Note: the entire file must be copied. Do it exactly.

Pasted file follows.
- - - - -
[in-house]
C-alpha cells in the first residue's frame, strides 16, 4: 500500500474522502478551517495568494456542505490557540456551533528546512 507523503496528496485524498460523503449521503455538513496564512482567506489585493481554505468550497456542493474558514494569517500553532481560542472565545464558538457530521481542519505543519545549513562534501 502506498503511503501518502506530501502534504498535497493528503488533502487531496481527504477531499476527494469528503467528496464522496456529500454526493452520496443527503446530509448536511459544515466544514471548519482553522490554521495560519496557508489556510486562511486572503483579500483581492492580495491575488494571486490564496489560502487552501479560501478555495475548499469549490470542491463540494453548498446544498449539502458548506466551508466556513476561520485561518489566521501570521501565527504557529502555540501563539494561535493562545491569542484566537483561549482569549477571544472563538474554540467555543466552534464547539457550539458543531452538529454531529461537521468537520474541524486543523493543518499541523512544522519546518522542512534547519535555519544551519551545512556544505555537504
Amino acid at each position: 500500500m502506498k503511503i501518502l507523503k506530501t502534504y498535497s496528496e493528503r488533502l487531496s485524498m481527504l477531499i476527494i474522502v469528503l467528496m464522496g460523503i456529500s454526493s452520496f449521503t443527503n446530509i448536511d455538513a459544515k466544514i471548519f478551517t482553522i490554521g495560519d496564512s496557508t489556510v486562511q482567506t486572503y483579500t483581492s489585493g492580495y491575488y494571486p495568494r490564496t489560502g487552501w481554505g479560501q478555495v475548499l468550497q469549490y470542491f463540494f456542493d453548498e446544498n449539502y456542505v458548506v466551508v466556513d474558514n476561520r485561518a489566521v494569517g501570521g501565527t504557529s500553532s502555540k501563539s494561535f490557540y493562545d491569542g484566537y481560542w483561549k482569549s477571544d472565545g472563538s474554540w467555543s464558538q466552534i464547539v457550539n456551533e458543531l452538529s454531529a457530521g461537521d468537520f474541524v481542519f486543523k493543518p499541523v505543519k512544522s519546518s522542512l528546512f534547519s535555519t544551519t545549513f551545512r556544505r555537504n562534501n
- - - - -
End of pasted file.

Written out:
[in-house]
C-alpha cells in the first residue's frame, strides 16, 4: 500500500474522502478551517495568494456542505490557540456551533528546512 507523503496528496485524498460523503449521503455538513496564512482567506489585493481554505468550497456542493474558514494569517500553532481560542472565545464558538457530521481542519505543519545549513562534501 502506498503511503501518502506530501502534504498535497493528503488533502487531496481527504477531499476527494469528503467528496464522496456529500454526493452520496443527503446530509448536511459544515466544514471548519482553522490554521495560519496557508489556510486562511486572503483579500483581492492580495491575488494571486490564496489560502487552501479560501478555495475548499469549490470542491463540494453548498446544498449539502458548506466551508466556513476561520485561518489566521501570521501565527504557529502555540501563539494561535493562545491569542484566537483561549482569549477571544472563538474554540467555543466552534464547539457550539458543531452538529454531529461537521468537520474541524486543523493543518499541523512544522519546518522542512534547519535555519544551519551545512556544505555537504
Amino acid at each position: 500500500m502506498k503511503i501518502l507523503k506530501t502534504y498535497s496528496e493528503r488533502l487531496s485524498m481527504l477531499i476527494i474522502v469528503l467528496m464522496g460523503i456529500s454526493s452520496f449521503t443527503n446530509i448536511d455538513a459544515k466544514i471548519f478551517t482553522i490554521g495560519d496564512s496557508t489556510v486562511q482567506t486572503y483579500t483581492s489585493g492580495y491575488y494571486p495568494r490564496t489560502g487552501w481554505g479560501q478555495v475548499l468550497q469549490y470542491f463540494f456542493d453548498e446544498n449539502y456542505v458548506v466551508v466556513d474558514n476561520r485561518a489566521v494569517g501570521g501565527t504557529s500553532s502555540k501563539s494561535f490557540y493562545d491569542g484566537y481560542w483561549k482569549s477571544d472565545g472563538s474554540w467555543s464558538q466552534i464547539v457550539n456551533e458543531l452538529s454531529a457530521g461537521d468537520f474541524v481542519f486543523k493543518p499541523v505543519k512544522s519546518s522542512l528546512f534547519s535555519t544551519t545549513f551545512r556544505r555537504n562534501n